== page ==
But what about all those lovely natural extracts you also see listed —– sunflower oil, citrus extracts and so on? According to John, they might as well not be there at all.
‘Additives such as almond oil and castor oil will probably only be present as less than 1 per cent of the overall amount,’ he says.
‘That’s like adding a drop of whisky to water and calling it a cocktail.’
These are strong allegations and, given that he formed his company seven years ago after becoming disenchanted with what he believed was the use of unnecessary chemicals in the mainstream beauty industry, he could be seen as a man with an axe to grind whose opinions should be taken with a large pinch of sodium chloride.
However, he’s not the only one banging this particular drum. American beauty expert Paula Begoun is renowned for her unbiased and science-based product reviews.
‘There is absolutely no difference between expensive shampoos and inexpensive ones, and I say that unequivocally,’ she says.
‘All ingredients to clean and condition hair are the same, regardless of the product. There are different forms of the ingredients, but the notion that expensive shampoos are using expensive ingredients is wrong.’
If that’s the case, just how does the industry justify such a disparity in the pricing?
‘Higher quality products aren’t just about the product, but about other things, such as the shopping experience,’ says Chris Flower of the Cosmetic Toiletry and Perfumery Association.
‘You’d expect to enjoy a wander round Harrods or Space NK as opposed to throwing a quid at someone on a market stall or in a pound shop. While a basic product will contain just one or two detergents and short-lived foam, more expensive products tend to create a richer lather, which will be more effective at cleaning and will also be a nicer-feeling product.
‘Ultimately, it’s about what you’re willing to pay. There are products for all pockets.’
Beccy Peevers, a leading scientist with Croda, which supplies raw ingredients to the beauty industry, argues that you’re paying for more than just bubbles when you splash out on an expensive shampoo.
‘Consumers place increasing demands on their shampoo,’ she says.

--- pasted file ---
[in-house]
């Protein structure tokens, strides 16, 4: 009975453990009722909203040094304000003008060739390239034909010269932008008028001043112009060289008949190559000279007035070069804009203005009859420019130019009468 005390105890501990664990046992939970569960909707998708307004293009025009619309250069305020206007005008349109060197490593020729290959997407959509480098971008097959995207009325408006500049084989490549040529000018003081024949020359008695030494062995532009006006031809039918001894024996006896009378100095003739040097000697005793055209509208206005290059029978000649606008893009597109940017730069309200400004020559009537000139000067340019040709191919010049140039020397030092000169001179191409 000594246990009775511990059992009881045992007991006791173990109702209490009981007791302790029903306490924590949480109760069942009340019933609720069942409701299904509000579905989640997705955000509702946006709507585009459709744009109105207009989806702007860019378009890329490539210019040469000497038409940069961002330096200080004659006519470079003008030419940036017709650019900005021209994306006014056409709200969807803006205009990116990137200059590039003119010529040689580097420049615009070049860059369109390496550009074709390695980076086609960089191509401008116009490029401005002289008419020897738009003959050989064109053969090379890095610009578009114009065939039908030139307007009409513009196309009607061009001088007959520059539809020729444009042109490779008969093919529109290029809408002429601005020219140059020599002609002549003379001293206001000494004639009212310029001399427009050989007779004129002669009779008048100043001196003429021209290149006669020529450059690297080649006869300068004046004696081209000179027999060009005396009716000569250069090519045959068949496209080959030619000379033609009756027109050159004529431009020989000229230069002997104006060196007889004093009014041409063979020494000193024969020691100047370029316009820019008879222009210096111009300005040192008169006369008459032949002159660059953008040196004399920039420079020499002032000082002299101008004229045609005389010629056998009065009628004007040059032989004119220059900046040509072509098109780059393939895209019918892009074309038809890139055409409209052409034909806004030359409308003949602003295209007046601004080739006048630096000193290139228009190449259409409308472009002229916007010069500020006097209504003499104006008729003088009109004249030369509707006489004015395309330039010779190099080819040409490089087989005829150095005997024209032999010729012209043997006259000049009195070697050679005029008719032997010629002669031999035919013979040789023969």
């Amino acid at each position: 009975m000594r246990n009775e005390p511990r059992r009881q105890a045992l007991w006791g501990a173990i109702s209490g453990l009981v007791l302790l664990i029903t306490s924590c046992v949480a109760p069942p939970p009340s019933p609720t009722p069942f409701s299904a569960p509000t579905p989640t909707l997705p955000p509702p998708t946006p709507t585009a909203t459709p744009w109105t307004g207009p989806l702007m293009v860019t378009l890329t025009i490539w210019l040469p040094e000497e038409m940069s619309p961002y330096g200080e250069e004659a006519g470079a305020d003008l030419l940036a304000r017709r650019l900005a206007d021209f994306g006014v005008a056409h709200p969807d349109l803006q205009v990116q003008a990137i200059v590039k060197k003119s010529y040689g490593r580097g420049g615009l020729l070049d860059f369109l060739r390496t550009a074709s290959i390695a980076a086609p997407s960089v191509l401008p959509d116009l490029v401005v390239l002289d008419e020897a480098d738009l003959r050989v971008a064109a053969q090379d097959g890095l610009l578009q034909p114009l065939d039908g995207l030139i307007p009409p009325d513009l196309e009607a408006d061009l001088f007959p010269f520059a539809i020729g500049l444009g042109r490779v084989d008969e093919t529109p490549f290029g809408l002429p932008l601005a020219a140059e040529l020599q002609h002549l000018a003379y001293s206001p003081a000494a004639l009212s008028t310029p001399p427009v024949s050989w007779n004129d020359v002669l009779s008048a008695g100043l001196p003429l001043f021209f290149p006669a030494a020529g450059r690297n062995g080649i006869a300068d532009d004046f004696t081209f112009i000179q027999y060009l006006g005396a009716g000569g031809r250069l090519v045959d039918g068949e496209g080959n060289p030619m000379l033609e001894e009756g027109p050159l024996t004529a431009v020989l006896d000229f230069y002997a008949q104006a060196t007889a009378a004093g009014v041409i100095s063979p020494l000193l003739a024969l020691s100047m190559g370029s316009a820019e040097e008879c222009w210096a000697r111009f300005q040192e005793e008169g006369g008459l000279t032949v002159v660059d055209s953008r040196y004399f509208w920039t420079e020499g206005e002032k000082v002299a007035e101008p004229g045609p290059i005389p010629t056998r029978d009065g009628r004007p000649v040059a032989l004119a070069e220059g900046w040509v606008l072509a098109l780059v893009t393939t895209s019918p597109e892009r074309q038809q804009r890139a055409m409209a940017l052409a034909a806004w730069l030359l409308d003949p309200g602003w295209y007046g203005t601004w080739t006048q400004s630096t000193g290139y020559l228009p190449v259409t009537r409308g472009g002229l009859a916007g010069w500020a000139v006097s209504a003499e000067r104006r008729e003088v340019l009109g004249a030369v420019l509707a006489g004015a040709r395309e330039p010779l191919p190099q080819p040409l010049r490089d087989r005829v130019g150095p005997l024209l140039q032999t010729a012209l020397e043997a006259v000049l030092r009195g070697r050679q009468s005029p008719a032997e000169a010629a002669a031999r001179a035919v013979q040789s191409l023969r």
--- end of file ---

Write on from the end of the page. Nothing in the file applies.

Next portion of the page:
‘They want multifunctional shampoos that offer UV protection, anti-frizz benefits, heat protection and thickening properties. Ingredients that offer these benefits are more expensive due to the research and development that has to go into them.’
It’s perhaps not surprising that an industry insider would justify the elevated price tags in this way, but detractors, such as John Hamilton, argue that these ingredients are present in such small quantities that it’s not worth paying a premium for them.
Eminent trichologist Phillip Kingsley has been in the business for 50 years and his own range of shampoos sells for around £36.50 a litre. Predictably, he also thinks that a more expensive product is worth it.
Female hair grows more slowly than male hair, which is also thicker
‘I know that not everyone can afford to spend a lot of money on a shampoo. A 28p product will certainly do its job. It has to meet basic legal requirements, so I’m not going to knock it. But high-quality ingredients will do the job better.’
He also suggests that one reason why people are prepared to spend so much money on hair products is because our hair is a very public symbol of our health and a crucial factor in our overall wellbeing.
‘I have people who fly from Hollywood to meet me in New York, just to ask me what shampoo to use. It’s a long way to travel, but that’s how concerned they are,’ he says.
‘Part of this is because hair is a secondary sexual characteristic. You obviously can’t flaunt your primary ones in public, but you can flaunt your hair.
‘If your hair looks good, you feel better and more attractive. Part of that satisfied feeling comes not only from using a functional shampoo, but one that is pleasant to use. Put simply, if you spend £16 on a shampoo, you’ll feel better about yourself.’
Which is all very well — but surely gives the game away. While expensive shampoos may smell slightly nicer and produce bigger bubbles, their main benefits are all in the mind: we feel better using them simply because they are more expensive.
And even if that’s throwing money down the plughole, many of us don’t seem to care.
Source: Daily Mail